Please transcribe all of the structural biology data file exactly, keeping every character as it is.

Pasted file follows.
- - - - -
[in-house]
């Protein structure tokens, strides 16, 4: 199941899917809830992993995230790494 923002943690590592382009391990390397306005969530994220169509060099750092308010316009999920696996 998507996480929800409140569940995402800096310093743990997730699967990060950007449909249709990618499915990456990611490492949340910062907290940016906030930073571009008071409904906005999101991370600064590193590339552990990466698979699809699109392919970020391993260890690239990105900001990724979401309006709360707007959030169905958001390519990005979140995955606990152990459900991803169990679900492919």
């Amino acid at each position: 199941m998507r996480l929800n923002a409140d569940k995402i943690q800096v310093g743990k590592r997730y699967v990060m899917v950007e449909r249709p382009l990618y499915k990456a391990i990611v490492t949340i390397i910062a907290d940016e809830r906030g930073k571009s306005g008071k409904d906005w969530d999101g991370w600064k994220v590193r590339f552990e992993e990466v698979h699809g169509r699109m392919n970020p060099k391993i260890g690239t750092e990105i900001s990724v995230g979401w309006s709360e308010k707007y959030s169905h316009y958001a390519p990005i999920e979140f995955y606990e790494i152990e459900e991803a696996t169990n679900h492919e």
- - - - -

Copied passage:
[in-house]
């Protein structure tokens, strides 16, 4: 199941899917809830992993995230790494 923002943690590592382009391990390397306005969530994220169509060099750092308010316009999920696996 998507996480929800409140569940995402800096310093743990997730699967990060950007449909249709990618499915990456990611490492949340910062907290940016906030930073571009008071409904906005999101991370600064590193590339552990990466698979699809699109392919970020391993260890690239990105900001990724979401309006709360707007959030169905958001390519990005979140995955606990152990459900991803169990679900492919």
């Amino acid at each position: 199941m998507r996480l929800n923002a409140d569940k995402i943690q800096v310093g743990k590592r997730y699967v990060m899917v950007e449909r249709p382009l990618y499915k990456a391990i990611v490492t949340i390397i910062a907290d940016e809830r906030g930073k571009s306005g008071k409904d906005w969530d999101g991370w600064k994220v590193r590339f552990e992993e990466v698979h699809g169509r699109m392919n970020p060099k391993i260890g690239t750092e990105i900001s990724v995230g979401w309006s709360e308010k707007y959030s169905h316009y958001a390519p990005i999920e979140f995955y606990e790494i152990e459900e991803a696996t169990n679900h492919e």